RCNH Monthly Newsletter: December 2016 Issue

on 06 December 2016. Posted in News

Over 200 Years Of Combined Numismatic Experience At Your Disposal.

  December 2016 Issue

A Newsletter By:

My Thoughts On Last Month’s Interview With John Albanese

By Warren Mills

My comments and thoughts about our interview in the November issue of our newsletter with John Albanese, a founder of PCGS, and the founder of NGC and CAC.
I think it is important for our friends and clients to get my perspective on John’s answer to my questions.  RCNH has long been known as a company that buys the coin and not the holder.  We’ve always been strong proponents for collectors enhancing their grading skills and helping them to do so.  The proof has always been in the pudding.  We are aggressively pursued by the major auction companies to consign our coins for them to offer for sale.  And many clients that we’ve helped with Registry Sets and just filling in holes for their collections have told us that many of their best coins were purchased from us.  Many of our coins, when consigned to auction, have set record prices for the grade.
Please find my thoughts here on John’s answers:

Why start CAC?
John:   The reason Warren, was because guys like you and me have always bought and selected nice coins for the grade and lower-end coins for grade were dragging down the market.   Lower-end coins punished high end coins for the grade and I saw a need to separate the two so that the non-expert coin buyers could identify solid coins for the grade. 
John’s comments here were spot on.  There needs to be some standard that is recognized by any or all coin buyers that separates the lower-end coins for the grade from the solid or high-end coins for the grade.
If you have a chance to look at a major auction catalog, you will see many issues that are represented by multiple lots of the same date and grade.  Yet the price differences can be astounding.  Key series to check are Lincoln Cents, Morgan Dollars, US $20 gold pieces and US commemorative halves.  These series usually have multiple lots that are the same date and grade but prices for these coins can vary by hundreds of percent.  Low-end or altered surface pieces will go begging and may not sell.  Average coins for grade may come closer to published bid prices, but indifference to the readily available average coin could lead them to also bring a low price.  Yet a high-end coin for the grade always will shine.  Many beginners think that a white coin must be the most desirable and to a novice it may be.  But a coin that is identified as high-end is where the educated buyer will concentrate.  Now, these coins are being identified by a CAC sticker.  The work is being done for you.  Check prices in major sales for non-CAC and CAC coins and in most cases, CAC coins will command a substantial premium in virtually all series of coins.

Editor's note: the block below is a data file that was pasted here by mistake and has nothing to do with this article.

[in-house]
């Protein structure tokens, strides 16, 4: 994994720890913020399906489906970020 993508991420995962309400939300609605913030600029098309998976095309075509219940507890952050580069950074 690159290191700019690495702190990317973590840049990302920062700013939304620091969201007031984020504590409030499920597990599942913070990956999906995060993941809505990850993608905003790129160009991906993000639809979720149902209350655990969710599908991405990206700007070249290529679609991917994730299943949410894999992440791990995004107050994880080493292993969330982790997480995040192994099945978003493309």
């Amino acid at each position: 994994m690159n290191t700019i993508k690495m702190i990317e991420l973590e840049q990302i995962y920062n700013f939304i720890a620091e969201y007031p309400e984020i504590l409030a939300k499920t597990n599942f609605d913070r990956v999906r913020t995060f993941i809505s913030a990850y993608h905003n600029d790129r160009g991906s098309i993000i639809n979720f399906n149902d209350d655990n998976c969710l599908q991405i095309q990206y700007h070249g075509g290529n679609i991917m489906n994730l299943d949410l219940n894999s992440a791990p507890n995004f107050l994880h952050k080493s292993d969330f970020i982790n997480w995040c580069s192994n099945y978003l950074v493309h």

I may not agree with all CAC stickered coins, but the concept is correct.

How is the market acceptance of CAC coins?
John:  It seems like there is wide acceptance of CAC coins and things are progressing for CAC as planned.  CAC approved coins are selling well and in many instances bringing substantial premiums.
CAC is providing buyer assurance for people that are not experts at grading.  CAC also posts bids on many coins and is happy to buy them.

John’s answer is the same as how I feel about CAC.  The CAC product is widely accepted and many coins bring a substantial premium over their non-CAC counterparts.
You can always have experts examine one coin at a time and disagree on whether a piece is solid for the grade or not, but CAC does provide buyer assurance to people that are not grading experts.
I feel that CAC does an excellent job of identifying solid coins for the grade with only a few exceptions.

What do you see the future to be for CAC?
John:  There are only a finite number of rare coins.  As time goes on, almost every relevant rare coin may be seen.  As the submissions for coins to CAC dwindle, the future focus for the company will be in making markets for CAC coins.  There will be a lower volume of grading and a higher volume of buying and selling CAC coins.